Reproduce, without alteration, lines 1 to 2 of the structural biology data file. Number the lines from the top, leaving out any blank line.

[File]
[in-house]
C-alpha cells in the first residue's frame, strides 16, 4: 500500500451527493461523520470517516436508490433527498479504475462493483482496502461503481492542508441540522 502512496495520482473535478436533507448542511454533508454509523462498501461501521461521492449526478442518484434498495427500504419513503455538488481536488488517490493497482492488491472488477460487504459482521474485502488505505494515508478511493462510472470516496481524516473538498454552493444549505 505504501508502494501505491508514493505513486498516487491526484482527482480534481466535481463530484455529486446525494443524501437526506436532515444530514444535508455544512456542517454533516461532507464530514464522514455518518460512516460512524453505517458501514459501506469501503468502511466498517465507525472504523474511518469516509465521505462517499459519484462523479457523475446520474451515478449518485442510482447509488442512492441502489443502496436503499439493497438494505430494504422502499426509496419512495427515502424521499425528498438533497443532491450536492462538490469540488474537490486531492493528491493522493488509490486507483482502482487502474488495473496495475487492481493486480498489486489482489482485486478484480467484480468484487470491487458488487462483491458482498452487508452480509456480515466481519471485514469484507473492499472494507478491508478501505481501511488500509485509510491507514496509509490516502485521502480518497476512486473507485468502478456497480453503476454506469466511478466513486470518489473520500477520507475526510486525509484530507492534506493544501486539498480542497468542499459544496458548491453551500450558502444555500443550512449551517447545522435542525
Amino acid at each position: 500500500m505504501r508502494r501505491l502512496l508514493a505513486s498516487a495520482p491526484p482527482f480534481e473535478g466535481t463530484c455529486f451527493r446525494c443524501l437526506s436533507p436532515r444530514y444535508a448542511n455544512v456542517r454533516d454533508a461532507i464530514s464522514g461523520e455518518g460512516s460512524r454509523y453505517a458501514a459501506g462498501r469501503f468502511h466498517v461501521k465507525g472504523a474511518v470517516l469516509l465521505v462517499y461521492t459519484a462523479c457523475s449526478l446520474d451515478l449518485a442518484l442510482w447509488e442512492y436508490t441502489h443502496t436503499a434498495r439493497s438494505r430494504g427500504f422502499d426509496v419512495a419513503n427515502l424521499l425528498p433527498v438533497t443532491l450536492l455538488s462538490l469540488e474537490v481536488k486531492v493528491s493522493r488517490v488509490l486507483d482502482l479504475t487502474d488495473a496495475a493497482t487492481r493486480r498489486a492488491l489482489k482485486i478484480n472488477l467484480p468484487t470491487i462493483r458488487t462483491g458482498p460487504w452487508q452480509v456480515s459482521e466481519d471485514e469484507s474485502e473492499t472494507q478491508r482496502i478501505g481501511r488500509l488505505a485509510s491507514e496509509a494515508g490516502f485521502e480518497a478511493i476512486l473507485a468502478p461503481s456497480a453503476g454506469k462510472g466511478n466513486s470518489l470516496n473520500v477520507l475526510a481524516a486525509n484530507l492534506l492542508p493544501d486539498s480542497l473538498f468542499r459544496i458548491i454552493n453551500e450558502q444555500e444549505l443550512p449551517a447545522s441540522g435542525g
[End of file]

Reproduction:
[in-house]
C-alpha cells in the first residue's frame, strides 16, 4: 500500500451527493461523520470517516436508490433527498479504475462493483482496502461503481492542508441540522 502512496495520482473535478436533507448542511454533508454509523462498501461501521461521492449526478442518484434498495427500504419513503455538488481536488488517490493497482492488491472488477460487504459482521474485502488505505494515508478511493462510472470516496481524516473538498454552493444549505 505504501508502494501505491508514493505513486498516487491526484482527482480534481466535481463530484455529486446525494443524501437526506436532515444530514444535508455544512456542517454533516461532507464530514464522514455518518460512516460512524453505517458501514459501506469501503468502511466498517465507525472504523474511518469516509465521505462517499459519484462523479457523475446520474451515478449518485442510482447509488442512492441502489443502496436503499439493497438494505430494504422502499426509496419512495427515502424521499425528498438533497443532491450536492462538490469540488474537490486531492493528491493522493488509490486507483482502482487502474488495473496495475487492481493486480498489486489482489482485486478484480467484480468484487470491487458488487462483491458482498452487508452480509456480515466481519471485514469484507473492499472494507478491508478501505481501511488500509485509510491507514496509509490516502485521502480518497476512486473507485468502478456497480453503476454506469466511478466513486470518489473520500477520507475526510486525509484530507492534506493544501486539498480542497468542499459544496458548491453551500450558502444555500443550512449551517447545522435542525